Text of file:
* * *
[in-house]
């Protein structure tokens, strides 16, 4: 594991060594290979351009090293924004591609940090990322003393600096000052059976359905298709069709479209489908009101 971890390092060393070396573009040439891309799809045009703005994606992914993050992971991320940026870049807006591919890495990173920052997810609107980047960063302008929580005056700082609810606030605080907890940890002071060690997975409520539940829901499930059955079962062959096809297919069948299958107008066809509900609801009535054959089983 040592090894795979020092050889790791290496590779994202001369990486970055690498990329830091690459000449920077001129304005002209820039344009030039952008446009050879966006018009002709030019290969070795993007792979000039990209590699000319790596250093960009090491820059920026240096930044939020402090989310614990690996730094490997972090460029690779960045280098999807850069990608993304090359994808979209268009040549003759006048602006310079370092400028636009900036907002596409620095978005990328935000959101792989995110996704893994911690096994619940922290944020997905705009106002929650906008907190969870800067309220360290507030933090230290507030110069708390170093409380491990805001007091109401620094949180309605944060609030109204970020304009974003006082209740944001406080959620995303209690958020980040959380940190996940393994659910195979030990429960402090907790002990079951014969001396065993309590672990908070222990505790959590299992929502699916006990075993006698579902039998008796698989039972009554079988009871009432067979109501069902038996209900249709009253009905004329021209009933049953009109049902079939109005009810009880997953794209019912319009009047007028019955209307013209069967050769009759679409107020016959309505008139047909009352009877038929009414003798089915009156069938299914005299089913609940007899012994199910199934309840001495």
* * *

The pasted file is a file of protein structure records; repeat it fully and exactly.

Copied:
[in-house]
């Protein structure tokens, strides 16, 4: 594991060594290979351009090293924004591609940090990322003393600096000052059976359905298709069709479209489908009101 971890390092060393070396573009040439891309799809045009703005994606992914993050992971991320940026870049807006591919890495990173920052997810609107980047960063302008929580005056700082609810606030605080907890940890002071060690997975409520539940829901499930059955079962062959096809297919069948299958107008066809509900609801009535054959089983 040592090894795979020092050889790791290496590779994202001369990486970055690498990329830091690459000449920077001129304005002209820039344009030039952008446009050879966006018009002709030019290969070795993007792979000039990209590699000319790596250093960009090491820059920026240096930044939020402090989310614990690996730094490997972090460029690779960045280098999807850069990608993304090359994808979209268009040549003759006048602006310079370092400028636009900036907002596409620095978005990328935000959101792989995110996704893994911690096994619940922290944020997905705009106002929650906008907190969870800067309220360290507030933090230290507030110069708390170093409380491990805001007091109401620094949180309605944060609030109204970020304009974003006082209740944001406080959620995303209690958020980040959380940190996940393994659910195979030990429960402090907790002990079951014969001396065993309590672990908070222990505790959590299992929502699916006990075993006698579902039998008796698989039972009554079988009871009432067979109501069902038996209900249709009253009905004329021209009933049953009109049902079939109005009810009880997953794209019912319009009047007028019955209307013209069967050769009759679409107020016959309505008139047909009352009877038929009414003798089915009156069938299914005299089913609940007899012994199910199934309840001495």